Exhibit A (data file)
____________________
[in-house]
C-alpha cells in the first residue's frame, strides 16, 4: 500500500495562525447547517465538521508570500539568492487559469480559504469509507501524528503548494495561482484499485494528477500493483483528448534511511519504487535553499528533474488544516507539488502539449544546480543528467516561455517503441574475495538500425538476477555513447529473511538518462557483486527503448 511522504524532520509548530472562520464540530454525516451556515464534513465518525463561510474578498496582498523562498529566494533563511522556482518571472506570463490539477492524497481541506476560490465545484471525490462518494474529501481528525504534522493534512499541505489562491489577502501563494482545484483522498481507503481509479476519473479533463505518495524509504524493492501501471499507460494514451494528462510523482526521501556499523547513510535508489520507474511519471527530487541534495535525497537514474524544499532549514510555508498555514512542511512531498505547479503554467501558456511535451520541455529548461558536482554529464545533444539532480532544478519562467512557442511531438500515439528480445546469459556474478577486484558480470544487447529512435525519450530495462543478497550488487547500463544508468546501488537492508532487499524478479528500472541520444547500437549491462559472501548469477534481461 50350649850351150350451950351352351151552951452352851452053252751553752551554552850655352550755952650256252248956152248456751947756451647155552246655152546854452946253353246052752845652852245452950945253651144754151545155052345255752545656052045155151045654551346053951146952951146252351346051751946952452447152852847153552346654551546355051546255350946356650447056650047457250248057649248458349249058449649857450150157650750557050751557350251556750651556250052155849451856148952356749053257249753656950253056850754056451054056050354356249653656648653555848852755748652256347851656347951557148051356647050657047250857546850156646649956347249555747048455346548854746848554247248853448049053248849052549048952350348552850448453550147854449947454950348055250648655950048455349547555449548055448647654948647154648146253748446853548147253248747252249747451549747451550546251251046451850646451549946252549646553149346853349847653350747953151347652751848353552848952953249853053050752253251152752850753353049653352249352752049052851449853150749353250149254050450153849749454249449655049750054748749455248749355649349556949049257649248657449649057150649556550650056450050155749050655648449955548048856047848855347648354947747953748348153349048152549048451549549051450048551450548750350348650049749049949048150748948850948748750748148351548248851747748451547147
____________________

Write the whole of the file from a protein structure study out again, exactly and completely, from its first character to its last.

[in-house]
C-alpha cells in the first residue's frame, strides 16, 4: 500500500495562525447547517465538521508570500539568492487559469480559504469509507501524528503548494495561482484499485494528477500493483483528448534511511519504487535553499528533474488544516507539488502539449544546480543528467516561455517503441574475495538500425538476477555513447529473511538518462557483486527503448 511522504524532520509548530472562520464540530454525516451556515464534513465518525463561510474578498496582498523562498529566494533563511522556482518571472506570463490539477492524497481541506476560490465545484471525490462518494474529501481528525504534522493534512499541505489562491489577502501563494482545484483522498481507503481509479476519473479533463505518495524509504524493492501501471499507460494514451494528462510523482526521501556499523547513510535508489520507474511519471527530487541534495535525497537514474524544499532549514510555508498555514512542511512531498505547479503554467501558456511535451520541455529548461558536482554529464545533444539532480532544478519562467512557442511531438500515439528480445546469459556474478577486484558480470544487447529512435525519450530495462543478497550488487547500463544508468546501488537492508532487499524478479528500472541520444547500437549491462559472501548469477534481461 50350649850351150350451950351352351151552951452352851452053252751553752551554552850655352550755952650256252248956152248456751947756451647155552246655152546854452946253353246052752845652852245452950945253651144754151545155052345255752545656052045155151045654551346053951146952951146252351346051751946952452447152852847153552346654551546355051546255350946356650447056650047457250248057649248458349249058449649857450150157650750557050751557350251556750651556250052155849451856148952356749053257249753656950253056850754056451054056050354356249653656648653555848852755748652256347851656347951557148051356647050657047250857546850156646649956347249555747048455346548854746848554247248853448049053248849052549048952350348552850448453550147854449947454950348055250648655950048455349547555449548055448647654948647154648146253748446853548147253248747252249747451549747451550546251251046451850646451549946252549646553149346853349847653350747953151347652751848353552848952953249853053050752253251152752850753353049653352249352752049052851449853150749353250149254050450153849749454249449655049750054748749455248749355649349556949049257649248657449649057150649556550650056450050155749050655648449955548048856047848855347648354947747953748348153349048152549048451549549051450048551450548750350348650049749049949048150748948850948748750748148351548248851747748451547147